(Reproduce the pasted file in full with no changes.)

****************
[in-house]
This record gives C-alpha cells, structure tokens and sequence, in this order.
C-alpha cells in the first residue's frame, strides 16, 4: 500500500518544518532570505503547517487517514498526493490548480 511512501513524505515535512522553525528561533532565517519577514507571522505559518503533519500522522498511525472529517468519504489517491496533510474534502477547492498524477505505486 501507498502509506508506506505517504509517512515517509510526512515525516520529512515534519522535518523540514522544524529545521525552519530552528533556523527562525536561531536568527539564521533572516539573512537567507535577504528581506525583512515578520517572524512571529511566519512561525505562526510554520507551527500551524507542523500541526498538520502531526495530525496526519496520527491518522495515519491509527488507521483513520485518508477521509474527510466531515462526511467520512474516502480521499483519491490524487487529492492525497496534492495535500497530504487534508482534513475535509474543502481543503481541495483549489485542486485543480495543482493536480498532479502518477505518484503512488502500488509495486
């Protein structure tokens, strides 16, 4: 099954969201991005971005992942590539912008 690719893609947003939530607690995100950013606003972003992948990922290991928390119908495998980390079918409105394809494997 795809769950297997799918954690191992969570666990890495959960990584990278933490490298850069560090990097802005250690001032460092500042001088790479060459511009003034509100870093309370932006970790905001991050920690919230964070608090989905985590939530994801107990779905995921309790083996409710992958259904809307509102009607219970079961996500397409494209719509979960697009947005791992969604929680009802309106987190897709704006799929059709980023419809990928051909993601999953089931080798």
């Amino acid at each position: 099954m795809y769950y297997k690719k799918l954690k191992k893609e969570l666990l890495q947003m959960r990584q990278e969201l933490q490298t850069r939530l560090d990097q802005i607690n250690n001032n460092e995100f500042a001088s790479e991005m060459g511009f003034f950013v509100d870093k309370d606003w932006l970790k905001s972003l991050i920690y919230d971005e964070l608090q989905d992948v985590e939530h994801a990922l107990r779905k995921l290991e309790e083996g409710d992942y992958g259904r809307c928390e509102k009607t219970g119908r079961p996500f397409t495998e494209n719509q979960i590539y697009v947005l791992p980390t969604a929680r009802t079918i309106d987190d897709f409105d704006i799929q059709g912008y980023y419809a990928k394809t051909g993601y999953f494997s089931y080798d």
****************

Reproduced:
[in-house]
This record gives C-alpha cells, structure tokens and sequence, in this order.
C-alpha cells in the first residue's frame, strides 16, 4: 500500500518544518532570505503547517487517514498526493490548480 511512501513524505515535512522553525528561533532565517519577514507571522505559518503533519500522522498511525472529517468519504489517491496533510474534502477547492498524477505505486 501507498502509506508506506505517504509517512515517509510526512515525516520529512515534519522535518523540514522544524529545521525552519530552528533556523527562525536561531536568527539564521533572516539573512537567507535577504528581506525583512515578520517572524512571529511566519512561525505562526510554520507551527500551524507542523500541526498538520502531526495530525496526519496520527491518522495515519491509527488507521483513520485518508477521509474527510466531515462526511467520512474516502480521499483519491490524487487529492492525497496534492495535500497530504487534508482534513475535509474543502481543503481541495483549489485542486485543480495543482493536480498532479502518477505518484503512488502500488509495486
């Protein structure tokens, strides 16, 4: 099954969201991005971005992942590539912008 690719893609947003939530607690995100950013606003972003992948990922290991928390119908495998980390079918409105394809494997 795809769950297997799918954690191992969570666990890495959960990584990278933490490298850069560090990097802005250690001032460092500042001088790479060459511009003034509100870093309370932006970790905001991050920690919230964070608090989905985590939530994801107990779905995921309790083996409710992958259904809307509102009607219970079961996500397409494209719509979960697009947005791992969604929680009802309106987190897709704006799929059709980023419809990928051909993601999953089931080798």
């Amino acid at each position: 099954m795809y769950y297997k690719k799918l954690k191992k893609e969570l666990l890495q947003m959960r990584q990278e969201l933490q490298t850069r939530l560090d990097q802005i607690n250690n001032n460092e995100f500042a001088s790479e991005m060459g511009f003034f950013v509100d870093k309370d606003w932006l970790k905001s972003l991050i920690y919230d971005e964070l608090q989905d992948v985590e939530h994801a990922l107990r779905k995921l290991e309790e083996g409710d992942y992958g259904r809307c928390e509102k009607t219970g119908r079961p996500f397409t495998e494209n719509q979960i590539y697009v947005l791992p980390t969604a929680r009802t079918i309106d987190d897709f409105d704006i799929q059709g912008y980023y419809a990928k394809t051909g993601y999953f494997s089931y080798d």